US9661736B2 (en) 2014-02-20 2017-05-23 Mevion Medical Systems, Inc. Scanning system for a particle therapy system
US9681531B2 (en) 2012-09-28 2017-06-13 Mevion Medical Systems, Inc. Control system for a particle accelerator
US9723705B2 (en) 2012-09-28 2017-08-01 Mevion Medical Systems, Inc. Controlling intensity of a particle beam
US9730308B2 (en) 2013-06-12 2017-08-08 Mevion Medical Systems, Inc. Particle accelerator that produces charged particles having variable energies
WO2017153680A1 (en) 2016-03-08 2017-09-14 Pantechnik Device for modulating the intensity of a particle beam from a charged particle source
US9950194B2 (en) 2014-09-09 2018-04-24 Mevion Medical Systems, Inc. Patient positioning system
US9962560B2 (en) 2013-12-20 2018-05-08 Mevion Medical Systems, Inc. Collimator and energy degrader
US10254739B2 (en) 2012-09-28 2019-04-09 Mevion Medical Systems, Inc. Coil positioning system
US10258810B2 (en) 2013-09-27 2019-04-16 Mevion Medical Systems, Inc. Particle beam scanning

Families Citing this family (3)

* Cited by examiner, † Cited by third party
Publication number Priority date Publication date Assignee Title
DE102009017440A1 (en) * 2009-04-15 2010-10-28 Siemens Aktiengesellschaft Arrangement for expanding the particle energy distribution of a particle beam, particle therapy system and method for expanding the particle energy distribution of a particle beam
DE102011102977A1 (en) * 2011-05-23 2012-11-29 Gsi Helmholtzzentrum Für Schwerionenforschung Gmbh Multiple range modulators
EP3421087A1 (en) * 2017-06-30 2019-01-02 RaySearch Laboratories AB Assigning ripple filter settings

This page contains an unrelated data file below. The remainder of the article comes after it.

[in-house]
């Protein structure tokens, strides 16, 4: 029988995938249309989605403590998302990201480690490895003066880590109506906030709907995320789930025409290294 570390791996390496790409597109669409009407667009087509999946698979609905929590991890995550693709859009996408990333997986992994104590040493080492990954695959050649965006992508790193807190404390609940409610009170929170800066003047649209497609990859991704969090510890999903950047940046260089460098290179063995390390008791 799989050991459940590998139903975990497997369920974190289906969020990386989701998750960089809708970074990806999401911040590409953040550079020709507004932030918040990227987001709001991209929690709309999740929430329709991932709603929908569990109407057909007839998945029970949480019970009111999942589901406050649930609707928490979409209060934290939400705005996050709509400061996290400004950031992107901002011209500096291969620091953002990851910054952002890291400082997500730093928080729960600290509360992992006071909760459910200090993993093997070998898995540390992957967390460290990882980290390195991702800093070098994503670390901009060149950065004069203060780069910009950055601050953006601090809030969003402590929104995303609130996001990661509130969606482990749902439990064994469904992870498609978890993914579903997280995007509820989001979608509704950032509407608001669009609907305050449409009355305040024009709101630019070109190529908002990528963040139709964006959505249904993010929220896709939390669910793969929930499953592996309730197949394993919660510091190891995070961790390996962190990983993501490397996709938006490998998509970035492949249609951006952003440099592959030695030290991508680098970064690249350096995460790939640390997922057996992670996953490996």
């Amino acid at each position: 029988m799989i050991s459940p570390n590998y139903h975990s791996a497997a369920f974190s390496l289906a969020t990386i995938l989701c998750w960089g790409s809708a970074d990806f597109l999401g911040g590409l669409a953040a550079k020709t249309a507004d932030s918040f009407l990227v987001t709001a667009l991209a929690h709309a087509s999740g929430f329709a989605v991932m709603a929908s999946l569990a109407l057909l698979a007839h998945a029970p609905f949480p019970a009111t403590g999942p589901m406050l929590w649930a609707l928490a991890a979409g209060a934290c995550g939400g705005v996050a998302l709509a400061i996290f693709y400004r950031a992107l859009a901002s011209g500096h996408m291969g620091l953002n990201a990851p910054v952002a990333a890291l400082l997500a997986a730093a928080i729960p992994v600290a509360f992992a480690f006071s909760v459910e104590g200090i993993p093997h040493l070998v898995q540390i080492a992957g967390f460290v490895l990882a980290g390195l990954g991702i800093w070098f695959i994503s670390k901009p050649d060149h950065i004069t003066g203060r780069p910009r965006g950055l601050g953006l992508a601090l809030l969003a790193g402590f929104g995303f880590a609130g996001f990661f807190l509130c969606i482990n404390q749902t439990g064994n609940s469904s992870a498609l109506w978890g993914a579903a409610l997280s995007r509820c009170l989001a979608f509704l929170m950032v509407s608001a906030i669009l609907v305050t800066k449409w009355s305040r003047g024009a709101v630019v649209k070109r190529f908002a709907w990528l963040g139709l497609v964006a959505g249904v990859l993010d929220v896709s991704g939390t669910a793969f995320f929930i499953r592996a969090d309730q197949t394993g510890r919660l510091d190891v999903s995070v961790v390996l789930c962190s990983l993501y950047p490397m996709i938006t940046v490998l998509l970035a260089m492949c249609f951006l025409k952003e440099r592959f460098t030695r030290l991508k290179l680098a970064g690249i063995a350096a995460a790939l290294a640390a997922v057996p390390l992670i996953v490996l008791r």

Citations (5)

* Cited by examiner, † Cited by third party
Publication number Priority date Publication date Assignee Title
DE19907098A1 (en) 1999-02-19 2000-08-24 Schwerionenforsch Gmbh Ion beam scanning system for radiation therapy e.g. for tumor treatment, uses energy absorption device displaced transverse to ion beam path via linear motor for altering penetration depth
DE10031074A1 (en) 2000-06-30 2002-01-31 Schwerionenforsch Gmbh Device for irradiating a tumor tissue
US20050167616A1 (en) 2003-12-10 2005-08-04 Masaki Yanagisawa Particle beam irradiation system and method of adjusting irradiation field forming apparatus
US20060017015A1 (en) 2004-07-21 2006-01-26 Still River Systems, Inc. Programmable particle scatterer for radiation therapy beam formation
WO2008003527A1 (en) 2006-07-06 2008-01-10 Ion Beam Applications S.A. Method for treating a target volume with a particle beam and device implementing same

Family Cites Families (3)

* Cited by examiner, † Cited by third party
Publication number Priority date Publication date Assignee Title
JPH11253563A (en) * 1998-03-10 1999-09-21 Hitachi Ltd Method and device for charged particle beam radiation
DE10057824A1 (en) * 2000-11-21 2002-06-06 Schwerionenforsch Gmbh Device and method for adjusting an ion beam spot size in tumor radiation